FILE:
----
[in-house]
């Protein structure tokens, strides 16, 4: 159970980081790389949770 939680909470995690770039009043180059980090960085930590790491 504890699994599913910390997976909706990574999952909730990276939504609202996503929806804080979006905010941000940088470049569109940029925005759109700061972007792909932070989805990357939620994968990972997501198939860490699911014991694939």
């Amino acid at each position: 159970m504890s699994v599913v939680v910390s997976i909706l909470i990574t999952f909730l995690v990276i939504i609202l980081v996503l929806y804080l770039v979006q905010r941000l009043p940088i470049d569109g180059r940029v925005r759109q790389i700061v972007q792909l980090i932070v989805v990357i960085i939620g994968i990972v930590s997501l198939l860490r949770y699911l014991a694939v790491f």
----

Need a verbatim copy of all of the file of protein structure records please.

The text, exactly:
[in-house]
């Protein structure tokens, strides 16, 4: 159970980081790389949770 939680909470995690770039009043180059980090960085930590790491 504890699994599913910390997976909706990574999952909730990276939504609202996503929806804080979006905010941000940088470049569109940029925005759109700061972007792909932070989805990357939620994968990972997501198939860490699911014991694939």
């Amino acid at each position: 159970m504890s699994v599913v939680v910390s997976i909706l909470i990574t999952f909730l995690v990276i939504i609202l980081v996503l929806y804080l770039v979006q905010r941000l009043p940088i470049d569109g180059r940029v925005r759109q790389i700061v972007q792909l980090i932070v989805v990357i960085i939620g994968i990972v930590s997501l198939l860490r949770y699911l014991a694939v790491f």